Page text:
Maternal and zygotic gene regulatory effects of endogenous RNAi pathways

by Miguel Vasconcelos Almeida, António Miguel de Jesus Domingues, René F. Ketting

Endogenous small RNAs (sRNAs) and Argonaute proteins are ubiquitous regulators of gene expression in germline and somatic tissues. sRNA-Argonaute complexes are often expressed in gametes and are consequently inherited by the next generation upon fertilization. In Caenorhabditis elegans, 26G-RNAs are primary endogenous sRNAs that trigger the expression of downstream secondary sRNAs. Two subpopulations of 26G-RNAs exist, each of which displaying strongly compartmentalized expression: one is expressed in the spermatogenic gonad and associates with the Argonautes ALG-3/4; plus another expressed in oocytes and in embryos, which associates with the Argonaute ERGO-1. The determinants and dynamics of gene silencing elicited by 26G-RNAs are largely unknown. Here, we provide diverse new insights into these endogenous sRNA pathways of C. elegans. Using genetics and deep sequencing, we dissect a maternal effect of the ERGO-1 branch of the 26G-RNA pathway. We find that maternal primary sRNAs can trigger the production of zygotic secondary sRNAs that are able to silence targets, even in the absence of zygotic primary triggers. Thus, the interaction of maternal and zygotic sRNA populations, assures target gene silencing throughout animal development. Furthermore, we explore other facets of 26G-RNA biology related to the ALG-3/4 branch. We find that sRNA abundance, sRNA pattern of origin and the 3’ UTR length of target transcripts are predictors of the regulatory outcome by the Argonautes ALG-3/4. Lastly, we provide evidence suggesting that ALG-3 and ALG-4 regulate their own mRNAs in a negative feedback loop. Altogether, we provide several new regulatory insights on the dynamics, target regulation and self-regulation of the endogenous RNAi pathways of C. elegans.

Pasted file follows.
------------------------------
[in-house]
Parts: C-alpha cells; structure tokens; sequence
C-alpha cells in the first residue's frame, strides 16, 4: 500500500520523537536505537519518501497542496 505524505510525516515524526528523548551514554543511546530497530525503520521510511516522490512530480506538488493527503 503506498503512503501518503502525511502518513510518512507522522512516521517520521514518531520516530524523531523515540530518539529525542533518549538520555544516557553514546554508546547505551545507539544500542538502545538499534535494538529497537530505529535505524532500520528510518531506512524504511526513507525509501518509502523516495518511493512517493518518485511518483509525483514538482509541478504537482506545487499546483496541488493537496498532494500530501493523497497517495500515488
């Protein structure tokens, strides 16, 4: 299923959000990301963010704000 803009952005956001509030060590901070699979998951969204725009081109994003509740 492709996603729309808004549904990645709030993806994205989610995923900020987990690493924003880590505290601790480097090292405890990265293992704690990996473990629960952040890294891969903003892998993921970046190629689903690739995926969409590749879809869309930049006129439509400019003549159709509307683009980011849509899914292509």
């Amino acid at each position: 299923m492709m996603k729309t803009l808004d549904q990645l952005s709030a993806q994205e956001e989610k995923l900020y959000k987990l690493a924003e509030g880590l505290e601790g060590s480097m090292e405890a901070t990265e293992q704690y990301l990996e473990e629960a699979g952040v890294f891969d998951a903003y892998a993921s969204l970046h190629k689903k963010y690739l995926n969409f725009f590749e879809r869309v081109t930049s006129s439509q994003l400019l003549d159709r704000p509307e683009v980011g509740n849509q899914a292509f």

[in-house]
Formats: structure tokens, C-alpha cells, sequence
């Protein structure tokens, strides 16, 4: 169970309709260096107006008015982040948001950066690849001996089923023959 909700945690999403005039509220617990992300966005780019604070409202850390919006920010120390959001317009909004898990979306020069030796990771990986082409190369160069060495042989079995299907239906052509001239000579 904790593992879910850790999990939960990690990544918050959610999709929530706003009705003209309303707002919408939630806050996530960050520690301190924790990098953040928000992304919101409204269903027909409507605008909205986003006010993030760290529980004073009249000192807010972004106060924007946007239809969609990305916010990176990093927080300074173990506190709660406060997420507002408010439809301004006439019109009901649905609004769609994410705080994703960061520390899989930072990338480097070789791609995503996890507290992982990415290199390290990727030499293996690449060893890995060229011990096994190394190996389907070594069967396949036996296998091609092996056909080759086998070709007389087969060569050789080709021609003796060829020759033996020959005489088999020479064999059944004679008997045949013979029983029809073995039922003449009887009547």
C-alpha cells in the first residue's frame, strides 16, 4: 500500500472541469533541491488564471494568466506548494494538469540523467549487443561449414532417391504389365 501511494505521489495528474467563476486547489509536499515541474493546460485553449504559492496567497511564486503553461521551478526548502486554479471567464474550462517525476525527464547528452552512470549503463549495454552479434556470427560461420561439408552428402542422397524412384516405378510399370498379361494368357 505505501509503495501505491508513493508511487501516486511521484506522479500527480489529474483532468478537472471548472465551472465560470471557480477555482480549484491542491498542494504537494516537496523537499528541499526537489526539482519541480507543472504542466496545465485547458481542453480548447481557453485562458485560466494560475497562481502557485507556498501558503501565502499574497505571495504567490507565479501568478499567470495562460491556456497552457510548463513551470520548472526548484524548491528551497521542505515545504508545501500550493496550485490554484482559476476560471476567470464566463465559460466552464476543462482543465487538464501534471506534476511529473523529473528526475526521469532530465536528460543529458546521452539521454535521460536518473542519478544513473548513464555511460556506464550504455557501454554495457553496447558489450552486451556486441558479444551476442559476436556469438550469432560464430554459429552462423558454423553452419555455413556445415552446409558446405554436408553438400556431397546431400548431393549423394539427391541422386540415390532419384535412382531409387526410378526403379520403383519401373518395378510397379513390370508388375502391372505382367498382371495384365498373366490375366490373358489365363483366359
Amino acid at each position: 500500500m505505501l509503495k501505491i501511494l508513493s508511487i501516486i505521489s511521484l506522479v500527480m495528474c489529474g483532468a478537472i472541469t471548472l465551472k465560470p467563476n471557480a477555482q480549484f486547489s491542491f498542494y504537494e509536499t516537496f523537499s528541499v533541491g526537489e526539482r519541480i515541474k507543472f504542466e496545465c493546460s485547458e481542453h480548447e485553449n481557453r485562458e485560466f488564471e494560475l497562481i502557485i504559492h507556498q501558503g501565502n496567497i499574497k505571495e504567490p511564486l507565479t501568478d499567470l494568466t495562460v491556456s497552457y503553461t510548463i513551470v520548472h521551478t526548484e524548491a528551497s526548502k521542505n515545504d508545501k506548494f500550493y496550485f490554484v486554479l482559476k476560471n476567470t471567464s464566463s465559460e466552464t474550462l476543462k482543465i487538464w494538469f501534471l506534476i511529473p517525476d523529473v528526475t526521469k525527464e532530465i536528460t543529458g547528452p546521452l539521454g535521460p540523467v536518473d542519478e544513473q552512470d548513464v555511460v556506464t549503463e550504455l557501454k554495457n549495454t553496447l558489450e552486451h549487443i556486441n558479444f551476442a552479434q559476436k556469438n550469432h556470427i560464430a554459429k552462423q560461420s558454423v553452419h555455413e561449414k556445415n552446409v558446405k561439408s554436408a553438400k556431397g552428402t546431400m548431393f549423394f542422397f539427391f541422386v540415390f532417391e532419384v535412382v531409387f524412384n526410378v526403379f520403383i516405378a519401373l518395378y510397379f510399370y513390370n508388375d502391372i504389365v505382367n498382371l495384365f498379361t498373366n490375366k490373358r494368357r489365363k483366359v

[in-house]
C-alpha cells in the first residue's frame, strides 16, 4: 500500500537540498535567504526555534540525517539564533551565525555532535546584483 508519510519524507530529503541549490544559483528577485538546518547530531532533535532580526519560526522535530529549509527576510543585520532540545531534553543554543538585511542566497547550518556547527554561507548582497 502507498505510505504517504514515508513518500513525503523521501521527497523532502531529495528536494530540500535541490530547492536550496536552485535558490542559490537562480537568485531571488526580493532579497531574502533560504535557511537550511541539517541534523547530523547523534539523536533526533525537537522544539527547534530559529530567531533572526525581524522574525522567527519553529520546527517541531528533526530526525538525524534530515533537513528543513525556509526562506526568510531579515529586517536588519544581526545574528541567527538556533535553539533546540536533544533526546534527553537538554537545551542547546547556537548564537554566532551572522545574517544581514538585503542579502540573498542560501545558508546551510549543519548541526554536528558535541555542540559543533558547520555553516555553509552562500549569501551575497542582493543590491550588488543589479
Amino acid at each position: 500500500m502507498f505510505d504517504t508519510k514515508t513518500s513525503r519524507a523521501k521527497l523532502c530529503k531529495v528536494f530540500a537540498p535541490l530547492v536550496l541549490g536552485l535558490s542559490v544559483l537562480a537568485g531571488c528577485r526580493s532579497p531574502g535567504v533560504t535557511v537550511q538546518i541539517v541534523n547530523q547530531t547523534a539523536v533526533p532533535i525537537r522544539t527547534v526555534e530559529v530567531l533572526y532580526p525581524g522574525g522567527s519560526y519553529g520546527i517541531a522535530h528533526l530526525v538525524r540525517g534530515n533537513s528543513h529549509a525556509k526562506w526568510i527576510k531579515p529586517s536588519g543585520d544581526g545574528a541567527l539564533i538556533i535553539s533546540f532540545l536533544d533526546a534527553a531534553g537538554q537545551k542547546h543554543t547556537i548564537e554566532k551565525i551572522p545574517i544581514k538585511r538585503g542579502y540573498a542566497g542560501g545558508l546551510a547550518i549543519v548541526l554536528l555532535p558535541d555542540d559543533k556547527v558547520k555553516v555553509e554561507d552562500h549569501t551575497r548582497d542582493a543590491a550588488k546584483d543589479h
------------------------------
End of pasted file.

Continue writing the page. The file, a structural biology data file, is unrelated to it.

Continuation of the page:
Tratto da: www.plos.org
Note sul Copyright: Articles and accompanying materials published by PLOS on the PLOS Sites, unless otherwise indicated, are licensed by the respective authors of such articles for use and distribution by you subject to citation of the original source in accordance with the Creative Commons Attribution (CC BY) license.